Political uncertainty in Russia fueling capital flight says NY-based Russian analyst

By Ted Regencia
Written for the Business and Economics Reporting Class
at Columbia Journalism School

Russian Prime Minister Vladimir Putin’s return to the presidency for the third time is causing political uncertainty among Russia’s business elite, so much so that it is fueling a capital flight, a Russian energy analyst said.

Natasha Udensiva, a visiting Russian scholar at Columbia University’s Harriman Institute, said a retreat in direct investments particularly in the energy sector could cost Russia its current position as the number one oil-producing country in the world.

“There is a lot of outflow investment coming from Russia because there is no political stability,” Udensiva said during the forum, “Russian Energy Diplomacy under Putin,” in New York. “There is a lot of doubt how [Putin] will handle the economy.”

Putin was voted back to the presidency in March with over 60 percent of the vote. He is expected to take over the post from President Dmitry Medvedev on May 7.
Continue reading “Political uncertainty in Russia fueling capital flight says NY-based Russian analyst”

Yemenis in South Bronx can’t forget the turmoil they left behind

Text by Ted Regencia and Mahmoud Sabbagh/Photo by Ted Regencia

NEW YORK — “Papa, take me with you,” Abu Hamad recalled his five-year-old son pleading with him on the phone from Sana’a last Oct. 10. The Hunts Point shopkeeper’s half smile could not hide the worry in his dark round eyes. His three young children and wife are still living in the capital of Yemen, he said. And not even his American citizenship could help them out of the mountain city that is reeling from an increasingly violent civil uprising.

On Sept. 24, Ali Abdullah Saleh, Yemen’s president for the past 33 years, returned to his homeland after a brief medical exile in neighboring Saudi Arabia. He was forced out of the country after an assassination attempt. The departure raised hopes for reform in the Arabian Peninsula nation of 24 million people. But his abrupt return has sparked fresh violence, which has already claimed close to 2,500 causalities since February. On Oct. 16, 18 more people were killed and 30 others were wounded in clashes between Saleh’s troops and his rivals, according to news reports from the region. (With reporting from Mahmoud Sabbagh)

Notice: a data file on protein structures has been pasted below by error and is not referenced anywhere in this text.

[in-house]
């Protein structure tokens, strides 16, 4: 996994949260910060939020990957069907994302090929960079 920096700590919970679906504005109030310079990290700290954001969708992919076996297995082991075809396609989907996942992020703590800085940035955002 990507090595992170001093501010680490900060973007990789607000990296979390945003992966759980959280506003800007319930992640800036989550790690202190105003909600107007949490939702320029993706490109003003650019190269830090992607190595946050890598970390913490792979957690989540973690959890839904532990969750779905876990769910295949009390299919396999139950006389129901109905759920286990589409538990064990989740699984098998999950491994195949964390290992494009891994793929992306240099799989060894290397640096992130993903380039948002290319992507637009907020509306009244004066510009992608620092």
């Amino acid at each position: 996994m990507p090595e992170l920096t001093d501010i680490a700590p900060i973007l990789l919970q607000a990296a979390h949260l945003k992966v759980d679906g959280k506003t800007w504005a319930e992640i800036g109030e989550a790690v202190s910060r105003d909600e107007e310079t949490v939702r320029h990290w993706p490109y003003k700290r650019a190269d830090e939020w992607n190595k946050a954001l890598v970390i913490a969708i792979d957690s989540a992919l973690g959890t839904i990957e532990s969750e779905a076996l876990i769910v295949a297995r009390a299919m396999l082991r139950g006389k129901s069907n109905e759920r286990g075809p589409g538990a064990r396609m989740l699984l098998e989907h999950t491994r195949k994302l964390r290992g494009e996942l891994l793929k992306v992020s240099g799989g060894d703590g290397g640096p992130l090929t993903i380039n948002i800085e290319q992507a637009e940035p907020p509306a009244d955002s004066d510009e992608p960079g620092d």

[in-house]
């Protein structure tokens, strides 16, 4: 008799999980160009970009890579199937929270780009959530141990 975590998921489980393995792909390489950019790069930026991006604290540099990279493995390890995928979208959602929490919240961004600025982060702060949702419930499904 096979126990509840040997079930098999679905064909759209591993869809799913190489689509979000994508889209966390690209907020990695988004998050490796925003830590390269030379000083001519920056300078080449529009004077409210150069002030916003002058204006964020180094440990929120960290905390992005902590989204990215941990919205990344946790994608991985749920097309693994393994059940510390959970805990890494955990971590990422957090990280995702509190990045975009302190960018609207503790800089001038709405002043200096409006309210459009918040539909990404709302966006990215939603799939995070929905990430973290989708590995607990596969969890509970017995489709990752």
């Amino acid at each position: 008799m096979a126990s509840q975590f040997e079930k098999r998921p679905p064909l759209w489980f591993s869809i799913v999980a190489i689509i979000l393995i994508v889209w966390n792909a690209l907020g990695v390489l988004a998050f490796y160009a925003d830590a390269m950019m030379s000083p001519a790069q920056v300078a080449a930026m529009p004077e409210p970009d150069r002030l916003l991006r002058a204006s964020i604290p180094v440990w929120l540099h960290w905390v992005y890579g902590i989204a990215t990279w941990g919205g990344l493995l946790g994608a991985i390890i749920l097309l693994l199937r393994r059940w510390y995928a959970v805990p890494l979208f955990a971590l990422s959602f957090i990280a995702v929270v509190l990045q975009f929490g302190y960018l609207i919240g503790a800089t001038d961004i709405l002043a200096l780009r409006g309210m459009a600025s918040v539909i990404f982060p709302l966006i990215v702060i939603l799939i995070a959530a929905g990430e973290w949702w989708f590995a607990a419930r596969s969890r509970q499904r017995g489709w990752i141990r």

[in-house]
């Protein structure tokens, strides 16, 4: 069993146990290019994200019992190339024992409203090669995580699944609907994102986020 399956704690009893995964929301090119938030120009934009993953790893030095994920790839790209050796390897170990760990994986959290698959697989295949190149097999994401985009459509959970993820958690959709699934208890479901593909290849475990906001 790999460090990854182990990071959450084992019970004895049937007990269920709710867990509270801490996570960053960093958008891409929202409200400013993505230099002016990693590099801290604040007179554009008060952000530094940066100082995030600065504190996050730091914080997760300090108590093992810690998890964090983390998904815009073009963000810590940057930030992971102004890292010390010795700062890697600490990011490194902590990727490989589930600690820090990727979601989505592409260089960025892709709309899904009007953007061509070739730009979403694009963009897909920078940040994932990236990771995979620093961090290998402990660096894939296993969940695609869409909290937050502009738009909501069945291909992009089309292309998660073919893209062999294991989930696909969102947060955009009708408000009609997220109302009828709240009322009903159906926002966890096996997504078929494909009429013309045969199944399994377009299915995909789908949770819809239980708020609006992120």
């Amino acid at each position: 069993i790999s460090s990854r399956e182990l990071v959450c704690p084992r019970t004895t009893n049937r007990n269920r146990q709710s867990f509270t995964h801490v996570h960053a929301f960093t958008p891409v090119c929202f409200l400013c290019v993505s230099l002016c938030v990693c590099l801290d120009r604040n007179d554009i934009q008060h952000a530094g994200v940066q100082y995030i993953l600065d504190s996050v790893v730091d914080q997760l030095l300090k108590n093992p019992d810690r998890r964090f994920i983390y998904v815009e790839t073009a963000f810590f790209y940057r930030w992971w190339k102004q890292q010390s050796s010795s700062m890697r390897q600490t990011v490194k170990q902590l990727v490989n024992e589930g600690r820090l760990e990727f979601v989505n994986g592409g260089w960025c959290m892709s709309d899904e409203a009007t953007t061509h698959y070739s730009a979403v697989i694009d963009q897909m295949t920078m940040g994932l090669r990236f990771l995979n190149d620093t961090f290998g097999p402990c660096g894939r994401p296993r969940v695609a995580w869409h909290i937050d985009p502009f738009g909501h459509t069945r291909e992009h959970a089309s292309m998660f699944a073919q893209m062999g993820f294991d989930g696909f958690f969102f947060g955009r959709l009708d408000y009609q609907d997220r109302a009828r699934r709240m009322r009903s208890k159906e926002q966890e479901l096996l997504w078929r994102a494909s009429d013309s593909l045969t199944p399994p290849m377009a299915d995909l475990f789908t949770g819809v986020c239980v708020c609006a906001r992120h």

To read the full story, please visit BronxInk.org

Jews and Palestinians find a separate peace in Hunts Point

By Ted Regencia and Janet Upadhye

On one corner of Southern Boulevard and 163rd Street, a 25-year-old Palestinian refugee stirred chicken kebabs over a hot fryer in his halal cart, contemplating the tensions between his country and Israel being reignited this week in the United Nations General Assembly.

Down the block in Hunts Point where Musab Abusbeih peddled his $5 kebab and shawarma specials, Jewish and Palestinian-owned businesses operate peacefully side by side.  Abusbeih believes that if only the warring parties learned to talk like the merchants of Hunts Point peace might be attainable.

“We don’t even fight about parking on this block,” said Ron Levy, a former Israeli soldier.  “And everybody fights about parking in New York City.”

Downtown in United Nations headquarters last week, Palestinian Authority President Mahmoud Abbas sought official statehood recognition from the General Assembly. Israeli president Benjamin Netanyahu opposed Palestine’s unilateral declaration of statehood, saying a two-state solution can only be achieved through a negotiated settlement, which would include Hamas dropping its call for the destruction of Israel.

To read the full story, please visit BronxInk.org